Column

Starkman: Sorry Michigan, California Is Stealing Your Automotive Crown

March 06, 2024, 12:45 AM

The writer is a Los Angeles freelancer and former Detroit News business reporter. This column first appeared in his blog StarkmanApproved.com, is being published with permission.

By Eric Starkman

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Gov. Whitmer

Pathetic! That was my immediate reaction upon reading that Michigan Gov. Gretchen Whitmer is traipsing around Taiwan and South Korea hoping to drum up some jobs for her beleaguered Michigan, where the Detroit Three automakers are not-so-quietly bailing on the state. Underscoring Whitmer’s myopia and lack of business smarts from having only worked in politics and never held a real job, she’s decided to open a state office in Taiwan to give Michigan a permanent footprint in the East Asian Island.

Nineteen other states have already opened offices in Taiwan, so Whitmer is a little late to the Taiwanese party.

“We are sharing our story around the world and competing with other nations to bring jobs, projects, and supply chains back home to Michigan,” Whitmer said in a statement.

Michigan Capital Confidential

Whitmer’s job creations are as imaginary as Spotty, my childhood stuffed animal that served as my pretend dog because my mother wouldn’t let me have a real one. Whitmer is always crowing about creating “good paying jobs,” but as of September of last year, Michigan had the same number of jobs as when she was elected four years earlier. Meanwhile, the number of U.S. jobs rose 4.2% in the same period.

Whitmer’s definition of a good paying job is different than mine and no doubt her two trust fund daughters attending the University of Michigan.

Whitmer crowed that Ford would create 2,500 jobs when she spearheaded $1.8 billion in taxpayer subsidies so the automaker in partnership with a China-based company could destroy fertile farmland in a picturesque rural area to build a battery plant. Ford has since scaled back the project and is only committing to create 1,700 jobs, some of which will likely be going to employees of Ford’s China partner.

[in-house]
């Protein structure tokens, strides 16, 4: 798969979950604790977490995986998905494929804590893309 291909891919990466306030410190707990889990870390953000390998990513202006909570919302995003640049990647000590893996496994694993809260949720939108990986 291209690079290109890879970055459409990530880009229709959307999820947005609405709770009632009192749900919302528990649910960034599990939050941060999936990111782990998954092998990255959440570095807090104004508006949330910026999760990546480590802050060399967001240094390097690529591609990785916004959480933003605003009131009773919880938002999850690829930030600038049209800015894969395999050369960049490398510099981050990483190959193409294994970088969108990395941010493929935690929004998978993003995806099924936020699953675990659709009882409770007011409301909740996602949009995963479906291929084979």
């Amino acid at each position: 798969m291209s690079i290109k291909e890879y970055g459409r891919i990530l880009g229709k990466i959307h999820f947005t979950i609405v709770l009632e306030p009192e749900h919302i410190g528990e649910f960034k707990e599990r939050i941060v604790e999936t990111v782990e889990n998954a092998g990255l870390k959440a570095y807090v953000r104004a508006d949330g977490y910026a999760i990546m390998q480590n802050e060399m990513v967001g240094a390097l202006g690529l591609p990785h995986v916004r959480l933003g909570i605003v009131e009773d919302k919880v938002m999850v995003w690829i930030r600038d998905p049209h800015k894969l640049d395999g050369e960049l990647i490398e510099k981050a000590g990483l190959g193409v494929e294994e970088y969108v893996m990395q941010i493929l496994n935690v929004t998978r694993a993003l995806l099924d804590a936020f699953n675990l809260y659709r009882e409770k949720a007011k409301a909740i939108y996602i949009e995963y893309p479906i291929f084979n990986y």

Ford’s Michigan battery plant will only be paying about $41,500 to its factory workers, while the median wage in the region is $45,000. I wouldn’t work at a lithium battery plant if you paid me the $29 million a year GM pays CEO Mary Barra. It’s a job fraught with health and safety risks; one worker was killed at GM’s battery plant in Ohio when it wasn’t even fully up and running. WDIV-TV did an impressive job explaining why you don’t want an EV manufacturing or lithium battery plant anywhere near your neighborhood.

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Mary Barra

In any case, Ford’s Michigan battery plant will be a mere pimple when compared to what the automaker is building in Tennessee and Kentucky. Ford announced with great fanfare two years ago that it would invest $11.4 billion to build a mega EV manufacturing campus in Tennessee and twin battery plants in Kentucky, creating a total of 11,000 jobs. Although one of the Kentucky battery plants have been put on hold, the project signified that Ford no longer was all that into Michigan.

Ford’s tenuous commitment to Michigan is becoming alarmingly clear, and for that matter, so has GM’s. The best jobs to be had at these companies are in California, where the executives shaping their futures are located.

Ford CEO Jim Farley recently disclosed that he has a team in California working on developing a low-cost electric vehicle platform. TechCrunch followed up with a report saying the project was launched by former Tesla executive Alan Clarke, whose team is in the Southern California city of Irvine and includes engineers from Auto Motive Power (AMP), the EV power startup that Ford acquired in November 2023. AMP founder Anil Paryani, who overlapped with Clarke for about five years at Tesla, is also part of Ford’s EV skunkworks project.

AMP had 150 employees when Ford acquired the company. Alan Clarke’s LinkedIn page says he’s located in Irvine, and Paryani’s page says he’s located in Cerritos, which is about 25 miles north of Irvine. Doug Field, who oversees Ford’s EVs and Digital Systems, is based in the Silicon Valley city of Los Gatos. Roz Ho, Ford’s chief connected vehicle officer, is in the San Francisco Bay area, according to her LinkedIn page.

Mike Amend, Ford’s Chief Enterprise Technology Officer who reports to Farley, is based in the Metro Charlotte area in North Carolina, according to his LinkedIn page.